Continuation of an article by ©2005 By Deb Bennett, Ph.D.:
What Does it Mean to “Start” a Young Horse?
Let us now turn to the second discussion, which is what I mean by “starting” and the whole history of that. Many people today – at least in our privileged country – do not realize how hard you can actually work a mature horse – which is very, very hard. But before you can do that without significantly damaging the animal, you have to wait for him to mature, which means – waiting until he is four to six years old before asking him to carry you on his back.
What bad will happen if you put him to work as a riding horse before that? Two important things – and probably not what you’re thinking of. What is very unlikely to happen is that you’ll damage the growth plates in his legs. At the worst, there may be some crushing of the cartilages, but the number of cases of deformed limbs due to early use is tiny. The cutting-horse futurity people, who are big into riding horses as young as a year and a half, will tell you this and they are quite correct. Want to damage legs? There’s a much better way – just overfeed your livestock (you ought to be able to see a young horse’s ribs – not skeletal, but see ‘em – until he’s two).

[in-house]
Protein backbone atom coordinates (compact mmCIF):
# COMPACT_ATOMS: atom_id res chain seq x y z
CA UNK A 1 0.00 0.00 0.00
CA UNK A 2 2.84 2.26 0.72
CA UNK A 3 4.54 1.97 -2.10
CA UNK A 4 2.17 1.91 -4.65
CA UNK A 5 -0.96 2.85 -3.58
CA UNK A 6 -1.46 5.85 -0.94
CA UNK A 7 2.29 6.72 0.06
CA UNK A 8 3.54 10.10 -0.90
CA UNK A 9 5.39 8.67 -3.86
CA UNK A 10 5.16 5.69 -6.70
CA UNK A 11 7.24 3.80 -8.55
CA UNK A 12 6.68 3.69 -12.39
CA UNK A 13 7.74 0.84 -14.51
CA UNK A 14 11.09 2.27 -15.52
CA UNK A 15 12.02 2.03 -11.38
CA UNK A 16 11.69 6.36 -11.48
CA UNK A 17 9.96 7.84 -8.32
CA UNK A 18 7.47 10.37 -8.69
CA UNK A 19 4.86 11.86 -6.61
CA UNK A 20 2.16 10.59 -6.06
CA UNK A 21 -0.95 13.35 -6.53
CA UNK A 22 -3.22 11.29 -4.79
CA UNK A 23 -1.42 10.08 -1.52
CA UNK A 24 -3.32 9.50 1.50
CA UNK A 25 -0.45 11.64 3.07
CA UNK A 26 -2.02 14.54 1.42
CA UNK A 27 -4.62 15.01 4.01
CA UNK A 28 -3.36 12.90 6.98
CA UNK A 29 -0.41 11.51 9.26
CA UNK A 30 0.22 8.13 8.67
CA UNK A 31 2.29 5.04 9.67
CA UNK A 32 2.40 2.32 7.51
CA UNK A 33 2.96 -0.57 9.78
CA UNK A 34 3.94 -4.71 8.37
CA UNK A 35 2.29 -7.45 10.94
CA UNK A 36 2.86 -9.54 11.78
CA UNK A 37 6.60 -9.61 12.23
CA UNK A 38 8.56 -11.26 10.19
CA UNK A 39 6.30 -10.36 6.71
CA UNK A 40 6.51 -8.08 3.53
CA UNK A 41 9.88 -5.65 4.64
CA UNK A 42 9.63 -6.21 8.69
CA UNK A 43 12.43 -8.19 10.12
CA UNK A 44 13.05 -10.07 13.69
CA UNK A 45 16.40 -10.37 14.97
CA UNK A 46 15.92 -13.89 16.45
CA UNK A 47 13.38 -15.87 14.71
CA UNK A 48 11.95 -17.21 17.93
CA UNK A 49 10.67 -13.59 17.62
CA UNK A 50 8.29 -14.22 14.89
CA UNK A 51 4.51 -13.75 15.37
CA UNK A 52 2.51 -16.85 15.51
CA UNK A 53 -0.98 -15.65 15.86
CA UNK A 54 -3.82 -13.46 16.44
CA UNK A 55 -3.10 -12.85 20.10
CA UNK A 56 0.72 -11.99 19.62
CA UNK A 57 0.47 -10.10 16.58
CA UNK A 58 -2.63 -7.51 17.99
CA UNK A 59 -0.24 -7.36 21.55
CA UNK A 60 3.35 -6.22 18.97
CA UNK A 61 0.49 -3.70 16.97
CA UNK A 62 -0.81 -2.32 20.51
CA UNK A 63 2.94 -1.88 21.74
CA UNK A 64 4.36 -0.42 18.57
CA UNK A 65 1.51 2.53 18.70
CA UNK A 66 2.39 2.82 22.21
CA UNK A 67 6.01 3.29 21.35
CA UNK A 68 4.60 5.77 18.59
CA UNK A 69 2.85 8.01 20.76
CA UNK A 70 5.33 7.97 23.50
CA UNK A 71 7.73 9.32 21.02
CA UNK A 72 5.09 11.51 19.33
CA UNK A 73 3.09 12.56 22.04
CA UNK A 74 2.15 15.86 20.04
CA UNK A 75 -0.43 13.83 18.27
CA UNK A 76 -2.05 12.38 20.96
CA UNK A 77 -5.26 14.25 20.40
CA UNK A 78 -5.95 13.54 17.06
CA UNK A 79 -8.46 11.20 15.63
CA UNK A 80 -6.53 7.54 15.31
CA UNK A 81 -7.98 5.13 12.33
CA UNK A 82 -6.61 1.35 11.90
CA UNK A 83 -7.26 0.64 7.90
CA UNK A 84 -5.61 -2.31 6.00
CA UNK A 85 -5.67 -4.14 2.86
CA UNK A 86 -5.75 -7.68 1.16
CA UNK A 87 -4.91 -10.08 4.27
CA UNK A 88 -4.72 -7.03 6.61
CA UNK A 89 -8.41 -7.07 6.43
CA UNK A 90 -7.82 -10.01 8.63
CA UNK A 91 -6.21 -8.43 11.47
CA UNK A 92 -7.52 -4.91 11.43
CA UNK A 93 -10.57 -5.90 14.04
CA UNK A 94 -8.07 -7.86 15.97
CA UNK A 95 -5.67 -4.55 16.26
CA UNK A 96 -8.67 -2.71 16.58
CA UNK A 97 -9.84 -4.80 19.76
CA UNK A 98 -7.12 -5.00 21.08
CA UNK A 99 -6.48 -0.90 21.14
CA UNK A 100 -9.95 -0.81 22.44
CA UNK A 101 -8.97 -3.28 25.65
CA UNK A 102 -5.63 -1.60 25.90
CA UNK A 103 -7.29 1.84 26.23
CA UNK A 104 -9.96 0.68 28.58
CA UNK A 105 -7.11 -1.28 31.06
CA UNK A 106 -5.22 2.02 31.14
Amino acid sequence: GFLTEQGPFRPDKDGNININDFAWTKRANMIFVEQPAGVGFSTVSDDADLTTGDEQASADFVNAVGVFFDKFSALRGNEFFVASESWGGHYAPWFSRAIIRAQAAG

Structural damage to the horse’s back from early riding is somewhat easier to produce than structural damage to his legs. There are some bloodlines (in Standardbreds, Arabians, and American Saddlebreds) that are known to inherit weak deep intervertebral ligament sheathing; these animals are especially prone to the early, sudden onset of “saddle back’” However, individuals belonging to these bloodlines are by no means the only ones who may have their back “slip” and that’s because, as mentioned above, the stress of weight bearing on the back passes parallel to its growth plates as well as parallel to the intervertebral joints. However, despite the fact that I have provided a photo of one such case for this posting, I want to add that the frequency of slipped backs in horses under 6 years old is also very low.